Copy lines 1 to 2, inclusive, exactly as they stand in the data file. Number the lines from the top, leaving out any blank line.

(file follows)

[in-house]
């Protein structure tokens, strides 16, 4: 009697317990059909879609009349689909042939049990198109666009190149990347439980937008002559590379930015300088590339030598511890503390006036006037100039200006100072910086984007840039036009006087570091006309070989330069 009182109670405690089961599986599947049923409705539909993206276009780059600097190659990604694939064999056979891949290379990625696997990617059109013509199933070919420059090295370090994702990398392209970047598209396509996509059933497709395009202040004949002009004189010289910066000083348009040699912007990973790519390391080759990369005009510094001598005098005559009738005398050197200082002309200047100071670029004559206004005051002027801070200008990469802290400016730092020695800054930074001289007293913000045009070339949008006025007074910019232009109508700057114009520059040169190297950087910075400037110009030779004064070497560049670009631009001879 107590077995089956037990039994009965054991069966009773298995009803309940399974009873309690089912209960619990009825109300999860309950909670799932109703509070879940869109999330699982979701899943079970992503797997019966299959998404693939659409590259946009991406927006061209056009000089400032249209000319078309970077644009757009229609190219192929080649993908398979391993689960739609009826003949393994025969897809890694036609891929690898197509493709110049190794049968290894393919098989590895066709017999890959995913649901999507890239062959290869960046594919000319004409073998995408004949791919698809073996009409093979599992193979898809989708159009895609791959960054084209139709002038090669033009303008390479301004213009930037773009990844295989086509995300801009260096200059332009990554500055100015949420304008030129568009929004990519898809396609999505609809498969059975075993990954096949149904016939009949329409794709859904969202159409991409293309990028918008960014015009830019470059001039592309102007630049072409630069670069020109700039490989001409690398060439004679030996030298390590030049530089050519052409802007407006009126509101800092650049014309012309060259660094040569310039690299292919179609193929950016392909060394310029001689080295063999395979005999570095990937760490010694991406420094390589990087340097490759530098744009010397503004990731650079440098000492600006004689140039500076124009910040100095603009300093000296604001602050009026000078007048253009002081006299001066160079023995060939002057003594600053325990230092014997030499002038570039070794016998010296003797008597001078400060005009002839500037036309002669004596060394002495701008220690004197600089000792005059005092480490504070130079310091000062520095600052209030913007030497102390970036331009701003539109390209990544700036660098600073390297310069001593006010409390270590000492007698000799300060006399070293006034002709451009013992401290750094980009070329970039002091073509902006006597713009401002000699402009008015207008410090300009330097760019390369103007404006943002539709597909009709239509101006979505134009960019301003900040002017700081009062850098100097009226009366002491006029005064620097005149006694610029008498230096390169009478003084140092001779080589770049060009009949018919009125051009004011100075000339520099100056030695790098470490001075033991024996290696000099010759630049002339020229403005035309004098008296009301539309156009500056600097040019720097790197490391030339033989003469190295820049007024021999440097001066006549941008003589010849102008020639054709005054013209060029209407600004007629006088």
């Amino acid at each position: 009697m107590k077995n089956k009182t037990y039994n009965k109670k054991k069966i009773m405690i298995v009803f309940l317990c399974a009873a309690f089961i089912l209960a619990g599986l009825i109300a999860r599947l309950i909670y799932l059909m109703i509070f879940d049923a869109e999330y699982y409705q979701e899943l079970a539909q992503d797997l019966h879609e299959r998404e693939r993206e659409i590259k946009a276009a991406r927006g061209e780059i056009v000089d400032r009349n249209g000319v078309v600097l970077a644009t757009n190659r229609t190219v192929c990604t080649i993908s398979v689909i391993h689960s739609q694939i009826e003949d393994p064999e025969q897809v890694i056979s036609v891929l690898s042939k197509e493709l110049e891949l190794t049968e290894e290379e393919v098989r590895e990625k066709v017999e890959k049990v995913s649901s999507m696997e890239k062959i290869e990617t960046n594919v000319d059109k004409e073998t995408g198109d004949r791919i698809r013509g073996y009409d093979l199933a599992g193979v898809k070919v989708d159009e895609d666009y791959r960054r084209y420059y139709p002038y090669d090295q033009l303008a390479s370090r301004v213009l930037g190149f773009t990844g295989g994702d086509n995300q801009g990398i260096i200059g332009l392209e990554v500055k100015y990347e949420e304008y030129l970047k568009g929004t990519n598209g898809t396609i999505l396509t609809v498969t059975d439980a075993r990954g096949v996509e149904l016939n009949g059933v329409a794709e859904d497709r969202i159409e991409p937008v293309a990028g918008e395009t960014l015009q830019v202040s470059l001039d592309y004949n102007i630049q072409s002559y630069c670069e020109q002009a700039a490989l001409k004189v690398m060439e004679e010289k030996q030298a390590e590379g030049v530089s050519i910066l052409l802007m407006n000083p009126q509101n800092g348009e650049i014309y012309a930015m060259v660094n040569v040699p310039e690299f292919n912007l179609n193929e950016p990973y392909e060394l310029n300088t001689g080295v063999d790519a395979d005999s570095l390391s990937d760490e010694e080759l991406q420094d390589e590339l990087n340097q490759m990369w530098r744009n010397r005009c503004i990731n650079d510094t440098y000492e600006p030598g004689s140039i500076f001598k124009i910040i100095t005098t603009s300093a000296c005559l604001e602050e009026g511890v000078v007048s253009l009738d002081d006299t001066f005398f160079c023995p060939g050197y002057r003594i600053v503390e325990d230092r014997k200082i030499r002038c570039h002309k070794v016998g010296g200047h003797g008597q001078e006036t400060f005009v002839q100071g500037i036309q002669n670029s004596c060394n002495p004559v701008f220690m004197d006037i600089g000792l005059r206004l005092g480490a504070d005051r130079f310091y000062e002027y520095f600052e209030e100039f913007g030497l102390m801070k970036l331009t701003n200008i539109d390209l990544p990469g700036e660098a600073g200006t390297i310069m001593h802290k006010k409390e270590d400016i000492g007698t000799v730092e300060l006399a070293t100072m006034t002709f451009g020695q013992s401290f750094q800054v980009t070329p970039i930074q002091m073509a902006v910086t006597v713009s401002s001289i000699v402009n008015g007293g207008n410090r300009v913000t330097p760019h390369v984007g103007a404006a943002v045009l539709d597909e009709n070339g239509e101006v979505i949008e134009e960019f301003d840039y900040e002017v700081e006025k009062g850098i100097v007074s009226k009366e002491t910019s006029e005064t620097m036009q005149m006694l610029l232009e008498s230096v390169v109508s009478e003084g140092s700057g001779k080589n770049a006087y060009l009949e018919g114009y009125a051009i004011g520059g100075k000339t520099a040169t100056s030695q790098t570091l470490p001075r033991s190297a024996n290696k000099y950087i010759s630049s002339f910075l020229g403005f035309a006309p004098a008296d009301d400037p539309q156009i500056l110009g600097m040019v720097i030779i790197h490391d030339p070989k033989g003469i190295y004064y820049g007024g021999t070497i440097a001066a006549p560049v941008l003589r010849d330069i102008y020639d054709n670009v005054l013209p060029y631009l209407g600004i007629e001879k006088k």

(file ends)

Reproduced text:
[in-house]
């Protein structure tokens, strides 16, 4: 009697317990059909879609009349689909042939049990198109666009190149990347439980937008002559590379930015300088590339030598511890503390006036006037100039200006100072910086984007840039036009006087570091006309070989330069 009182109670405690089961599986599947049923409705539909993206276009780059600097190659990604694939064999056979891949290379990625696997990617059109013509199933070919420059090295370090994702990398392209970047598209396509996509059933497709395009202040004949002009004189010289910066000083348009040699912007990973790519390391080759990369005009510094001598005098005559009738005398050197200082002309200047100071670029004559206004005051002027801070200008990469802290400016730092020695800054930074001289007293913000045009070339949008006025007074910019232009109508700057114009520059040169190297950087910075400037110009030779004064070497560049670009631009001879 107590077995089956037990039994009965054991069966009773298995009803309940399974009873309690089912209960619990009825109300999860309950909670799932109703509070879940869109999330699982979701899943079970992503797997019966299959998404693939659409590259946009991406927006061209056009000089400032249209000319078309970077644009757009229609190219192929080649993908398979391993689960739609009826003949393994025969897809890694036609891929690898197509493709110049190794049968290894393919098989590895066709017999890959995913649901999507890239062959290869960046594919000319004409073998995408004949791919698809073996009409093979599992193979898809989708159009895609791959960054084209139709002038090669033009303008390479301004213009930037773009990844295989086509995300801009260096200059332009990554500055100015949420304008030129568009929004990519898809396609999505609809498969059975075993990954096949149904016939009949329409794709859904969202159409991409293309990028918008960014015009830019470059001039592309102007630049072409630069670069020109700039490989001409690398060439004679030996030298390590030049530089050519052409802007407006009126509101800092650049014309012309060259660094040569310039690299292919179609193929950016392909060394310029001689080295063999395979005999570095990937760490010694991406420094390589990087340097490759530098744009010397503004990731650079440098000492600006004689140039500076124009910040100095603009300093000296604001602050009026000078007048253009002081006299001066160079023995060939002057003594600053325990230092014997030499002038570039070794016998010296003797008597001078400060005009002839500037036309002669004596060394002495701008220690004197600089000792005059005092480490504070130079310091000062520095600052209030913007030497102390970036331009701003539109390209990544700036660098600073390297310069001593006010409390270590000492007698000799300060006399070293006034002709451009013992401290750094980009070329970039002091073509902006006597713009401002000699402009008015207008410090300009330097760019390369103007404006943002539709597909009709239509101006979505134009960019301003900040002017700081009062850098100097009226009366002491006029005064620097005149006694610029008498230096390169009478003084140092001779080589770049060009009949018919009125051009004011100075000339520099100056030695790098470490001075033991024996290696000099010759630049002339020229403005035309004098008296009301539309156009500056600097040019720097790197490391030339033989003469190295820049007024021999440097001066006549941008003589010849102008020639054709005054013209060029209407600004007629006088």